Do estrogen blockers really help to get you shredded or cut?
Is high estrogen the bane of your TRT existence?
In this post we will discuss the benefit of estrogen blockers including who should consider using them, how they should be used, and other signs and symptoms associated with estrogen problems:
Estrogen in Men
When you think of estrogen you may be tempted to think that this hormone is only important for women.
But estrogen, much like testosterone, is incredibly important in men.
Estrogen works through hormonal cellular receptors found throughout the body.
Obviously, if these important areas have estrogen receptors then they must play an important role in sexual function.
After all, why would the body have receptors for hormones if they served no purpose?
And we know, from several clinical studies, that both high and low estrogen is associated with alterations in libido, mood, and even testosterone levels (2).
In many ways, estrogen is a Goldilocks-like hormone.
Too much causes a big problem while too little causes problems as well.
In reality, you want to have a sufficient level of estrogen to have a normal sexual function and to prevent issues related to other hormones such as testosterone.
Estrogen imbalance, predominately higher than normal estrogen levels, is becoming more and more prevalent among men.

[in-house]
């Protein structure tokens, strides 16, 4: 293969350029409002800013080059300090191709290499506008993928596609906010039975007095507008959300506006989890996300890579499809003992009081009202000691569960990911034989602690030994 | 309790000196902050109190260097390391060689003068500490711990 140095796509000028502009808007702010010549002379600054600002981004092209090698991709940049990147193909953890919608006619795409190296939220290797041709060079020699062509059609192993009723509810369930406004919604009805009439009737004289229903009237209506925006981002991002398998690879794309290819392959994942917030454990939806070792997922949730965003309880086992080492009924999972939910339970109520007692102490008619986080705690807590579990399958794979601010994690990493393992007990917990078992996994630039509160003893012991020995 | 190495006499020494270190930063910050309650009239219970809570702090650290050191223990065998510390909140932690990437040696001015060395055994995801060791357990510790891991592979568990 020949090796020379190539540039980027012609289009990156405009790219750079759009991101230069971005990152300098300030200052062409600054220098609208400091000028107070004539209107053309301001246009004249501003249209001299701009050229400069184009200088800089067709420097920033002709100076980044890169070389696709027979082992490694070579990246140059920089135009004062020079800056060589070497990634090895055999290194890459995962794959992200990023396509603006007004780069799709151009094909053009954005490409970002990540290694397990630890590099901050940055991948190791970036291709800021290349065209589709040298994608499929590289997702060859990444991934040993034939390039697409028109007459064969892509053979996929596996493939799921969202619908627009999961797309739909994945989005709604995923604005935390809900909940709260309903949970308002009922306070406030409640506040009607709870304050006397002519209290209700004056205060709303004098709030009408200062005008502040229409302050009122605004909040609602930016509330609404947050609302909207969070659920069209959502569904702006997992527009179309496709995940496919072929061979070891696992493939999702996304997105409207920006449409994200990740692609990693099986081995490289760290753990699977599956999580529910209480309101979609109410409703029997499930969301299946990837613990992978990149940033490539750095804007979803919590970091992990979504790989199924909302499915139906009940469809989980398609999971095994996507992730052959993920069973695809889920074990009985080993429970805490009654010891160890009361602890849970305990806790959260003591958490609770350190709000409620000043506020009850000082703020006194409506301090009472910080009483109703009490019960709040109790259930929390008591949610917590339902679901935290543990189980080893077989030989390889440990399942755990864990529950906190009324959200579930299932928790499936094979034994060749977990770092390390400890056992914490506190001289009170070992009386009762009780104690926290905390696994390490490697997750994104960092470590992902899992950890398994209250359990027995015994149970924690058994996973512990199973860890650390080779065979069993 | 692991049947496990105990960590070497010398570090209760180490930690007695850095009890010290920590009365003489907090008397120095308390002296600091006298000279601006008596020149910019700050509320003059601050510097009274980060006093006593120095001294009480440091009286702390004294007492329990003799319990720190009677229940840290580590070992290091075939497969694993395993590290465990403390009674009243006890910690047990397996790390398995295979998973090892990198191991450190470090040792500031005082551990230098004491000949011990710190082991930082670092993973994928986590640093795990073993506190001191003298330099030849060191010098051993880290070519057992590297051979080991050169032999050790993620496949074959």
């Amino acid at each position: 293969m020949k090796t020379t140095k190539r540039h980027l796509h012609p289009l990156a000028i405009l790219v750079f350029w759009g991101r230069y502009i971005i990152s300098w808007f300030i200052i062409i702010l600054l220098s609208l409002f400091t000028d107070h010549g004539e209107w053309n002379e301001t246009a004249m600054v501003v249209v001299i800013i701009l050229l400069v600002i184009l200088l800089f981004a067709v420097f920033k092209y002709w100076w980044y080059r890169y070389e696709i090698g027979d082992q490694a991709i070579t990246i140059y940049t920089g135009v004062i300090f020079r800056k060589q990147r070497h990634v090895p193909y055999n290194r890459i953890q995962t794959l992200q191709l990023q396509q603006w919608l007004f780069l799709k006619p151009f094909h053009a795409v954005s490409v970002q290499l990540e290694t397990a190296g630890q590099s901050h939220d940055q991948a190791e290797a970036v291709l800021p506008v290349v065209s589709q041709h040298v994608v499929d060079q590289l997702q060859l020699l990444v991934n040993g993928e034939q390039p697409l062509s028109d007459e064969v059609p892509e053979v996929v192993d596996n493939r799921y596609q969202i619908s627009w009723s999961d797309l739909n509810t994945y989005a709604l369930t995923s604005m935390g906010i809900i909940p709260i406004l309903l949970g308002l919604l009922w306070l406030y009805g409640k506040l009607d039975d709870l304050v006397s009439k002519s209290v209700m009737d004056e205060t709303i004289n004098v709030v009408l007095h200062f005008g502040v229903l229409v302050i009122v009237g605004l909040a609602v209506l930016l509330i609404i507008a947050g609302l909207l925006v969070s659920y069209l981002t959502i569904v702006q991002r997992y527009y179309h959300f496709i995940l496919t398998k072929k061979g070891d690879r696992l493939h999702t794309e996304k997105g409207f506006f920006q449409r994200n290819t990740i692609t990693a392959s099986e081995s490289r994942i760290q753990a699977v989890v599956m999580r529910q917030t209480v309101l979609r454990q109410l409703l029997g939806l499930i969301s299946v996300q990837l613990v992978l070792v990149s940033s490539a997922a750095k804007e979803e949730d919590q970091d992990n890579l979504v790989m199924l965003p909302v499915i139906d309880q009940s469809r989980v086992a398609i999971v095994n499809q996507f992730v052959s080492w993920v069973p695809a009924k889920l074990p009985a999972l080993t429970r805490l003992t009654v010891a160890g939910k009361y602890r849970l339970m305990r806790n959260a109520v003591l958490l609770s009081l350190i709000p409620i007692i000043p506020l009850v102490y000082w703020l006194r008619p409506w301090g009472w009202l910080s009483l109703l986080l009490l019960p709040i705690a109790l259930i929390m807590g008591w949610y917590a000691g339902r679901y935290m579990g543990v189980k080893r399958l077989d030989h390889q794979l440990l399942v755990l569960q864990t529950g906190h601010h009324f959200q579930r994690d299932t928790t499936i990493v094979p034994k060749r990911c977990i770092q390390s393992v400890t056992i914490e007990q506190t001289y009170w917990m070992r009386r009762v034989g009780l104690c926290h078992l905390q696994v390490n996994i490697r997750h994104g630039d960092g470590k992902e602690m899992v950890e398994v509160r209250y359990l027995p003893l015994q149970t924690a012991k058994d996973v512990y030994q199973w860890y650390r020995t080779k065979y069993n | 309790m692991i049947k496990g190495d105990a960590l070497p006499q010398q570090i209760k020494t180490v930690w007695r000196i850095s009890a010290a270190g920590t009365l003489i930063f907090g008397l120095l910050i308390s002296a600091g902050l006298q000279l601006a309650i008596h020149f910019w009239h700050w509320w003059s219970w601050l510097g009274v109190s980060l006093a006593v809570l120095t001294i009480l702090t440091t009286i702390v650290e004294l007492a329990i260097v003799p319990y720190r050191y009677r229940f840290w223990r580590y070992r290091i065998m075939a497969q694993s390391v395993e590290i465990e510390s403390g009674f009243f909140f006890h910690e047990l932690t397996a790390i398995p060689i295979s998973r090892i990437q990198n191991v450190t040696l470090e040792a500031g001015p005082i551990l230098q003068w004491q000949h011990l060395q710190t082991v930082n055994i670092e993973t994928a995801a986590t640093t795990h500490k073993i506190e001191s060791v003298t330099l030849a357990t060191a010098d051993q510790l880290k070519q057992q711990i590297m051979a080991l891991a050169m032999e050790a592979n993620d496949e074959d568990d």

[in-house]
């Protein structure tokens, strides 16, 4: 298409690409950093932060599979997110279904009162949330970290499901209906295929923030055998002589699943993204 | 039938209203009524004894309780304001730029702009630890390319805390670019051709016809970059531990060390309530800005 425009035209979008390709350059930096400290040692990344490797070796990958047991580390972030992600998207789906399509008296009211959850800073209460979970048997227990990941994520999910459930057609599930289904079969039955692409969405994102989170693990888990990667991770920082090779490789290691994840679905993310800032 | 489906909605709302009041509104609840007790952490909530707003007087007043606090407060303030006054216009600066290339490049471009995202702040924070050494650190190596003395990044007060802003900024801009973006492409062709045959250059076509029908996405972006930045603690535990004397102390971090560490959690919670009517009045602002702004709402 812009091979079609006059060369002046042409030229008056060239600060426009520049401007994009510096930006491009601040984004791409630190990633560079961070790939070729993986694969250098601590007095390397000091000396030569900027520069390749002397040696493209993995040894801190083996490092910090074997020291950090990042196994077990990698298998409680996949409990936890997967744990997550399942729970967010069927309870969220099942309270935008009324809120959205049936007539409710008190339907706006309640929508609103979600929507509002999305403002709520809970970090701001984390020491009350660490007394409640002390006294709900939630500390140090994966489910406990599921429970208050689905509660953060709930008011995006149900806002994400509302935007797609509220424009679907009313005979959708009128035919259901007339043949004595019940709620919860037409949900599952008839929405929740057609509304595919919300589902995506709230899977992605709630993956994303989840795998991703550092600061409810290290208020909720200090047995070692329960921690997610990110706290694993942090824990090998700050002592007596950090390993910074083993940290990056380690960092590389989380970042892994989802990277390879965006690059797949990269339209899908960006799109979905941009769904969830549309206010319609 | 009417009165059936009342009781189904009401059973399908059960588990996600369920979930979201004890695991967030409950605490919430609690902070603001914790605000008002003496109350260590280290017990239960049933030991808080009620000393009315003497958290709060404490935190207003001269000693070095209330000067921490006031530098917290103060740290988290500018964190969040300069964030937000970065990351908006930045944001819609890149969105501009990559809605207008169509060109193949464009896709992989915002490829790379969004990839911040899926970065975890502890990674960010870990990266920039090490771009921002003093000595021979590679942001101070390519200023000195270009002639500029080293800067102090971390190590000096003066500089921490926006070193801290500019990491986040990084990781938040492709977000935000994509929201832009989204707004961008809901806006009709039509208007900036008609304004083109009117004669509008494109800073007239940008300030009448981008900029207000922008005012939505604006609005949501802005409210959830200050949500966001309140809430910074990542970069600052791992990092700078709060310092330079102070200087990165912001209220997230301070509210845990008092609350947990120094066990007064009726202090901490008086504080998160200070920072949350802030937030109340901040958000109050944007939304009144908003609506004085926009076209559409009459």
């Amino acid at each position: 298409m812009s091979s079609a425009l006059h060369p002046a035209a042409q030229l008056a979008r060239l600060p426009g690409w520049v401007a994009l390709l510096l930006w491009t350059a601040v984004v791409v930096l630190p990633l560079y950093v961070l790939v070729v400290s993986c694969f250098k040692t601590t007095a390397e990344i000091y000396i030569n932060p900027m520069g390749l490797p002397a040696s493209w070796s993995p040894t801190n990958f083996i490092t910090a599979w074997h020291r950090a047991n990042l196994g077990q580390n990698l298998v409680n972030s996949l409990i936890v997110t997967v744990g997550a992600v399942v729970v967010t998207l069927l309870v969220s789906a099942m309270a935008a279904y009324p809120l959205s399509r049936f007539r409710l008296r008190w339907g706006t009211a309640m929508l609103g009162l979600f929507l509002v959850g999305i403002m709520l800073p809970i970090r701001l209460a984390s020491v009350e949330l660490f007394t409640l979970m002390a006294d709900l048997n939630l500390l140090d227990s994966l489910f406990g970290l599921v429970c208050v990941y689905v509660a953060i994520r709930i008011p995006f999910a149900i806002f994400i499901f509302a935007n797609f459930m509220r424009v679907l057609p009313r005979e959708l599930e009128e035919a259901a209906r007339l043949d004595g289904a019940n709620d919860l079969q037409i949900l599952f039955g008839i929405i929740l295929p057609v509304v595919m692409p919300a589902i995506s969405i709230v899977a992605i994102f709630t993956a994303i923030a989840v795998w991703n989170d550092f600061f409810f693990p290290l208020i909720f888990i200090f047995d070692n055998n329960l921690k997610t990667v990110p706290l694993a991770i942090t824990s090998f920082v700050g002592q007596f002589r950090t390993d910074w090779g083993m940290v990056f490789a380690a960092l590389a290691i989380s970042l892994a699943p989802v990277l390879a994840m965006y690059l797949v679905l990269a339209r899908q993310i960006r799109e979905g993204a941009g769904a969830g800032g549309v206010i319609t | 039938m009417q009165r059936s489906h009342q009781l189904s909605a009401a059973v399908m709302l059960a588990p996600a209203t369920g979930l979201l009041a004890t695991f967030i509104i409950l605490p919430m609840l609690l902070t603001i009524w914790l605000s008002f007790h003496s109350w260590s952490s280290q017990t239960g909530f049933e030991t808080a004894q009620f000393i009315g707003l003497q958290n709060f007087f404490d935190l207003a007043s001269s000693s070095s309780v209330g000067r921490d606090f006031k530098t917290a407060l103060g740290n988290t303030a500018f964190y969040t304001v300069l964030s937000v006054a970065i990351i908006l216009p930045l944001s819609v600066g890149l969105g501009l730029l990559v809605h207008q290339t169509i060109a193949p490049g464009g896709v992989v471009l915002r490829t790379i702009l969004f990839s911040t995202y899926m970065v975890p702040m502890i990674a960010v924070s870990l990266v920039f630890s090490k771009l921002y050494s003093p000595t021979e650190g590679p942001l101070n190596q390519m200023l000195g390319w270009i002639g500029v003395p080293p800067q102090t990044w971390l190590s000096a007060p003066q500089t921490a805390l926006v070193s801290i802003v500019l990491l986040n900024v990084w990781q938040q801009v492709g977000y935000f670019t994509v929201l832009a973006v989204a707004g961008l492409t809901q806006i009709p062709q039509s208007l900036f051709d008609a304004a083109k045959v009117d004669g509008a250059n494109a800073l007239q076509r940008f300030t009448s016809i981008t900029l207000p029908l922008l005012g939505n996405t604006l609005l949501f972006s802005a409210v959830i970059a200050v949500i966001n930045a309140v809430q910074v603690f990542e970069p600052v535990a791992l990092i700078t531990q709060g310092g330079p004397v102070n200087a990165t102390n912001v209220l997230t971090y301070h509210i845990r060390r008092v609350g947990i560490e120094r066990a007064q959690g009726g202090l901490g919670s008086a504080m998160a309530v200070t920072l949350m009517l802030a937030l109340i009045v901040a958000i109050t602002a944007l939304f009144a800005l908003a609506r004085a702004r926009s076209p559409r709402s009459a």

Estrogen is produced directly by the body but it is also created through a process known as aromatization (3).
It turns out that fat cells (your adipose tissue) do more than just add love handles or a belly to your body.
They are an active participant in your endocrinology (hormone balance) and part of this participation is taking testosterone and turning it into estrogen.
The more fat cells you have, the more testosterone you convert to estrogen and the more estrogen you have in your body.
Estrogen, in high levels, causes two major problems in men:
#1. It increases the production of another hormone called SHBG (sex hormone binding globulin) which binds to and inactivates testosterone.
#2. It circulates back to your brain and reduces the production of pituitary FSH and LH which further reduces testosterone (4).
Knowing that high levels of estrogen promote a problem in men there is now a huge market for what is known as “estrogen blockers”.
But do these blockers actually work to reduce estrogen in the body?